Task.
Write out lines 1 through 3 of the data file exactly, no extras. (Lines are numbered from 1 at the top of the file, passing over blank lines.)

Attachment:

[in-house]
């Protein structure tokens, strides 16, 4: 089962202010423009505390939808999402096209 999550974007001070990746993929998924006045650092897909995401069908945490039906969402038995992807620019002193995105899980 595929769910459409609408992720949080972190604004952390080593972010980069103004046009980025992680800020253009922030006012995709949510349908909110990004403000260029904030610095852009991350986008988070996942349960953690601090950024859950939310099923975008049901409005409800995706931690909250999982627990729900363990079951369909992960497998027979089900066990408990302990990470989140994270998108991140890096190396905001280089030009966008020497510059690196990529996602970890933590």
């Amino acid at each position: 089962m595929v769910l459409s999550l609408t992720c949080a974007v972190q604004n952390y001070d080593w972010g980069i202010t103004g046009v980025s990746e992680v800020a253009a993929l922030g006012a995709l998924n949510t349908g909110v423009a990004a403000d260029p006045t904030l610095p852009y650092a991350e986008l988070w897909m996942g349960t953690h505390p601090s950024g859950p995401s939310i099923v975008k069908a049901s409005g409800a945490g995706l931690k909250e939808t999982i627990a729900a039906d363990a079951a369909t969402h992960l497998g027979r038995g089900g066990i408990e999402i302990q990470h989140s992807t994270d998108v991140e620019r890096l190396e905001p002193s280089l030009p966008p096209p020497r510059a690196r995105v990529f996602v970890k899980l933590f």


[in-house]
């Protein structure tokens, strides 16, 4: 089962202010423009505390939808999402096209 999550974007001070990746993929998924006045650092897909995401069908945490039906969402038995992807620019002193995105899980 595929769910459409609408992720949080972190604004952390080593972010980069103004046009980025992680800020253009922030006012995709949510349908909110990004403000260029904030610095852009991350986008988070996942349960953690601090950024859950939310099923975008049901409005409800995706931690909250999982627990729900363990079951369909992960497998027979089900066990408990302990990470989140994270998108991140890096190396905001280089030009966008020497510059690196990529996602970890933590």
């Amino acid at each position: 089962m595929v769910l459409s999550l609408t992720c949080a974007v972190q604004n952390y001070d080593w972010g980069i202010t103004g046009v980025s990746e992680v800020a253009a993929l922030g006012a995709l998924n949510t349908g909110v423009a990004a403000d260029p006045t904030l610095p852009y650092a991350e986008l988070w897909m996942g349960t953690h505390p601090s950024g859950p995401s939310i099923v975008k069908a049901s409005g409800a945490g995706l931690k909250e939808t999982i627990a729900a039906d363990a079951a369909t969402h992960l497998g027979r038995g089900g066990i408990e999402i302990q990470h989140s992807t994270d998108v991140e620019r890096l190396e905001p002193s280089l030009p966008p096209p020497r510059a690196r995105v990529f996602v970890k899980l933590f």